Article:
It was not until January 2010 that a strong five-member bench of the Federal Court had finally decided in the case of Tan Yin Hong v Tan Sian Sang to restate the correct position of the law in that the error committed in the Adorna Judgment was, in the words of the then Chief Justice, Tun Zaki Tun Azmi, “so obvious and blatant”. But this does not provide any relief to the Boomsom family.

In fact, on March 15,2005, Kobchai had also sued the Penang land office for negligence and breach of statutory duty. On Jan 10,2011, then Judicial Commissioner Vazeer Alam Mydin found that the Penang land office was indeed negligent and in breach of statutory duty, but unfortunately the action had to be dismissed because it was time-barred as it was filed 36 months late under the Public Authorities Protection Act, 1948.

But the learned judge had made a very strong observation on police investigation. Vazeer said: “In the beginning, I alluded to the fact that this is the sequel to a sad saga, which is now part of the annals of the nation’s legal history. The helplessness of the plaintiff in the face of the fraud perpetrated leading to the loss of the said lands is very evident.

“The apparent negligence and breach of statutory duty by the defendant and the complete inaction of the police in bringing the forger and fraudster to book is very disturbing indeed. After all, the fraudster was represented by a firm of solicitors in Penang in the transfer of the said land to Adorna and there would have been sufficient leads for investigations.”

In fact, I echoed such views in “The stink of injustice” (The Sunday Star, June 9,2013) that this is one injustice that stinks to high heavens! I wish to reiterate that unless this stink is removed, it will indelibly remain a huge dent on foreign investors’ confidence in our land offices, police investigations and the administration of justice.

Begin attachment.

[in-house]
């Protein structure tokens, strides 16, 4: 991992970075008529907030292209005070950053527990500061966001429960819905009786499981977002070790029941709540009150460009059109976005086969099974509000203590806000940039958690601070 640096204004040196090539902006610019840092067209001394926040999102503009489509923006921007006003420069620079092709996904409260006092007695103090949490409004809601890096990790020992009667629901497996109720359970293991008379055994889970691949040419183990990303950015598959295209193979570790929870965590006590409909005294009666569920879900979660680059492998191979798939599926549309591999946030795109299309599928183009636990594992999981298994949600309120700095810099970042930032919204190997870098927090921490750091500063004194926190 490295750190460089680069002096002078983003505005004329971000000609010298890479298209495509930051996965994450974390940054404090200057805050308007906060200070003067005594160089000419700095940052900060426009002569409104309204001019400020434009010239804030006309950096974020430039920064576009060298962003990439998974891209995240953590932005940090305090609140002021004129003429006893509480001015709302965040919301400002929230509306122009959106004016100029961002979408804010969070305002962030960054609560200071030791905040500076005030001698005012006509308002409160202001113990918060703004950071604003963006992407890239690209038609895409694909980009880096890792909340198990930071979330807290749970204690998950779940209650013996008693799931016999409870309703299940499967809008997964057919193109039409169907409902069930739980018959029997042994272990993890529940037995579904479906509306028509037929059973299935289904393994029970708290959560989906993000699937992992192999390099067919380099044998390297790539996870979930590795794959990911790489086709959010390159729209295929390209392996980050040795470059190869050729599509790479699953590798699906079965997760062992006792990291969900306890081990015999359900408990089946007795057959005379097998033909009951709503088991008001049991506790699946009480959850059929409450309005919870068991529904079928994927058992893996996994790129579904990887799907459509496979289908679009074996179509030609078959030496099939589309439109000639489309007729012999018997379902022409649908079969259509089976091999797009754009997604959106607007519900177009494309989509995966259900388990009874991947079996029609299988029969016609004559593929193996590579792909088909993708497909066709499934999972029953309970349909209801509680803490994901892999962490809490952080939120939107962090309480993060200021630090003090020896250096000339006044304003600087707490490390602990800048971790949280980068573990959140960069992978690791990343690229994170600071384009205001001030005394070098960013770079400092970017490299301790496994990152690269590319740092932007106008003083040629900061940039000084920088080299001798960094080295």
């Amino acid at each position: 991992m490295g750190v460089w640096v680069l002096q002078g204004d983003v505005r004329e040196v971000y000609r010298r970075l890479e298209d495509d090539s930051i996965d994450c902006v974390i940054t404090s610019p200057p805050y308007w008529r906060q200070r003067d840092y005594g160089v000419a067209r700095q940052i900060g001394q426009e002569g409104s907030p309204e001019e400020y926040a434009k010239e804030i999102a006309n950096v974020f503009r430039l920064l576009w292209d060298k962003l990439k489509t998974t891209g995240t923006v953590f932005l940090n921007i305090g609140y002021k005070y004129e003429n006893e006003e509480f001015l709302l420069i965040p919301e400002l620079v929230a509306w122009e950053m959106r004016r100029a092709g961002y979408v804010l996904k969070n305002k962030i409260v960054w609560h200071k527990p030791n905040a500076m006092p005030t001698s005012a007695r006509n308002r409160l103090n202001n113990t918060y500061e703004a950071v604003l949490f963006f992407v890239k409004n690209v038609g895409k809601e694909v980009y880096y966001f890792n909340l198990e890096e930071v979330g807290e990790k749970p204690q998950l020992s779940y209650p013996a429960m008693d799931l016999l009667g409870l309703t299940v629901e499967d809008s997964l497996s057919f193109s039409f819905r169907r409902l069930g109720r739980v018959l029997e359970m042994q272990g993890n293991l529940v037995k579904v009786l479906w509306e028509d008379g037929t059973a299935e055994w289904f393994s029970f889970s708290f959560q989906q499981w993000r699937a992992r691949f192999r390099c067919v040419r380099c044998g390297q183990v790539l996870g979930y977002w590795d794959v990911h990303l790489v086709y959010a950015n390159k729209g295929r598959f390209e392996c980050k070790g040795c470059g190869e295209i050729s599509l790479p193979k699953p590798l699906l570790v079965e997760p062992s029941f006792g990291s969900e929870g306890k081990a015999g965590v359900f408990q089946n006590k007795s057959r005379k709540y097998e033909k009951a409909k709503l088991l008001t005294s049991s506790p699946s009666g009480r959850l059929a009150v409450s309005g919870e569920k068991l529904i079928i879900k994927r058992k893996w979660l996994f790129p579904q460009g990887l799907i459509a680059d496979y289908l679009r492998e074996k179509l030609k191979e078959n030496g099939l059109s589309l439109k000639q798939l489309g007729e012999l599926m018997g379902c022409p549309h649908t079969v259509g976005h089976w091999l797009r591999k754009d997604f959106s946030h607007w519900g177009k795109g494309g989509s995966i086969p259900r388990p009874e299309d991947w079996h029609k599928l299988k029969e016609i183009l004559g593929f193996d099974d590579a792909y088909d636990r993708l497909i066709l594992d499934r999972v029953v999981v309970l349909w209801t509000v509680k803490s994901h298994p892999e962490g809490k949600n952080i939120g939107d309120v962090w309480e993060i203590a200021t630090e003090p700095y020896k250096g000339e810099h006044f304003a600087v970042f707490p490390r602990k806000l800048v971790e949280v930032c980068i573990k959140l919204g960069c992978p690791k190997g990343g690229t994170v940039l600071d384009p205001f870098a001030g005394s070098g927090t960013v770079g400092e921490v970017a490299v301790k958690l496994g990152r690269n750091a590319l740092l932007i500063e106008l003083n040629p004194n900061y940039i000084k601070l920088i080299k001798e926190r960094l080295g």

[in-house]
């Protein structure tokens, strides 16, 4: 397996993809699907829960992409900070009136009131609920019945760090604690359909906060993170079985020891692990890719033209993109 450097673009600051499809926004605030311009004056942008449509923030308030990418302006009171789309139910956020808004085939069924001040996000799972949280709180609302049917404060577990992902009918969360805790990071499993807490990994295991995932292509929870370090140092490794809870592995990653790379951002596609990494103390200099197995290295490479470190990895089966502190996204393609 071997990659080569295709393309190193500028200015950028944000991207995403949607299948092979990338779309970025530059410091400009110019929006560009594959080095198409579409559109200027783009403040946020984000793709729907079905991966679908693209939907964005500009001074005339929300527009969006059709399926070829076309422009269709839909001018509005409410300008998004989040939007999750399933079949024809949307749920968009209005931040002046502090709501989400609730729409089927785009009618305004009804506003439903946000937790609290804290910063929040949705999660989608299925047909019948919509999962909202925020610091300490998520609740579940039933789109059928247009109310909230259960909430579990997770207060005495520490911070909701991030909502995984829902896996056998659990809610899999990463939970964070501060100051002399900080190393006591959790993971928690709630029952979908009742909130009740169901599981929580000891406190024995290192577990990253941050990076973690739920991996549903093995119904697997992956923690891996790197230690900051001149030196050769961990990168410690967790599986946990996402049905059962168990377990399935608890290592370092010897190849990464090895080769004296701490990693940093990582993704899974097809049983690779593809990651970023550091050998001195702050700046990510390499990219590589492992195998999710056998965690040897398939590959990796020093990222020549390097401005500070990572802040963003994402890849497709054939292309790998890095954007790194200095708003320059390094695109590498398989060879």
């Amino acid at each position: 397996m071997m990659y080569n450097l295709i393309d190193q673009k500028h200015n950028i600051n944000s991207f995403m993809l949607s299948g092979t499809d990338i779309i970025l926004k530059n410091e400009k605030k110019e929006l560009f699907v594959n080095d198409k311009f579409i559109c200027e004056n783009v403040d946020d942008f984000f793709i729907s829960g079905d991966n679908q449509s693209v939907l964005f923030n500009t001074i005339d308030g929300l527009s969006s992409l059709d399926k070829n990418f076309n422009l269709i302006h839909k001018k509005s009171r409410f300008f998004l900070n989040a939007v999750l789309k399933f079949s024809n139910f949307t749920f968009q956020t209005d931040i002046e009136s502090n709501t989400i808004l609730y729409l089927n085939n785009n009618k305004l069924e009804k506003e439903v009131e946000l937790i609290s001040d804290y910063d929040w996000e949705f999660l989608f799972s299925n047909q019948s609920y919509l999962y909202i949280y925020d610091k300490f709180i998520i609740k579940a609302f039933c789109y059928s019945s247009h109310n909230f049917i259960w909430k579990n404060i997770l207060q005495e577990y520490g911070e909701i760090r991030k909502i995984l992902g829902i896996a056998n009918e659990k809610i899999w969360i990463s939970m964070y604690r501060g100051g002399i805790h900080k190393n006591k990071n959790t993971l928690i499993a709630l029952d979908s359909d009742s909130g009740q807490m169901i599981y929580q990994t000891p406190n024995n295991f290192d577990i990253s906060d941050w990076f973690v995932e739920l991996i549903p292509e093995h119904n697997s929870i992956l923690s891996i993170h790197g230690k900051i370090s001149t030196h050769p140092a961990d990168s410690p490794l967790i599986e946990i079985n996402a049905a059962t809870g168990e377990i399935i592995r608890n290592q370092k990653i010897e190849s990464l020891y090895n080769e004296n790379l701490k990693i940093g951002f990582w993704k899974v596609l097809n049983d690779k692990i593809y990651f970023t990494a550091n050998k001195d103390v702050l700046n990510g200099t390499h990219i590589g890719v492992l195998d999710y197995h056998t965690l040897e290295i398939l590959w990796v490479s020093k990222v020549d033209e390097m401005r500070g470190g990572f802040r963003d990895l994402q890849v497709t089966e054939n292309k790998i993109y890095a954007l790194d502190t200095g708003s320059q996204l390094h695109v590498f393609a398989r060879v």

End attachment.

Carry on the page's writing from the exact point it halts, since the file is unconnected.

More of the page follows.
It must be stressed that two police reports were lodged and rather at an early stage too – on July 12,1989 by Boonsom’s lawyer from Messrs Lim Kean Siew & Co and on July 22,2002 by Kobchai. But to date, there has not been a whisper from the police or the Attorney General’s Chambers on this matter.

Incidentally, in July last year, the Inspector-General of Police Tan Sri Abdul Hamid Bador vowed to re-investigate thousands of “cold” cases. He reportedly said that he understood the frustration experienced by the public and admitted that thousands of ‘cold case’ files were not acted upon effectively. Last Sunday, Abdul Hamid said it again that all ‘cold cases’ which have not been resolved by the federal Police Commercial Criminal Investigation Department will be re-opened for investigation.

Of course, such assurance from the highest law enforcement officer will warm the cockles of many hearts. But with all due respect, unless it is translated into real action, the assurance is only illusory.

In my view, it is high time that a special task force be set up by the police to re-investigate this cold case to ensure that justice is not only done but seen to be done.

By doing so, a strong message will be sent out to the perpetrators that you can run, but you cannot hide forever for the long arm of the law will eventually catch up with you.

The writer, a senior lawyer, is former chairman of the Conveyancing Practice Committee of the Malaysian Bar Council. The views expressed here are the writer’s own.

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Roger Tan , With All Due Respect

Roger Tan

Roger Tan

The writer, a senior lawyer, is formerly a law lecturer and member of the Malaysian Bar Council.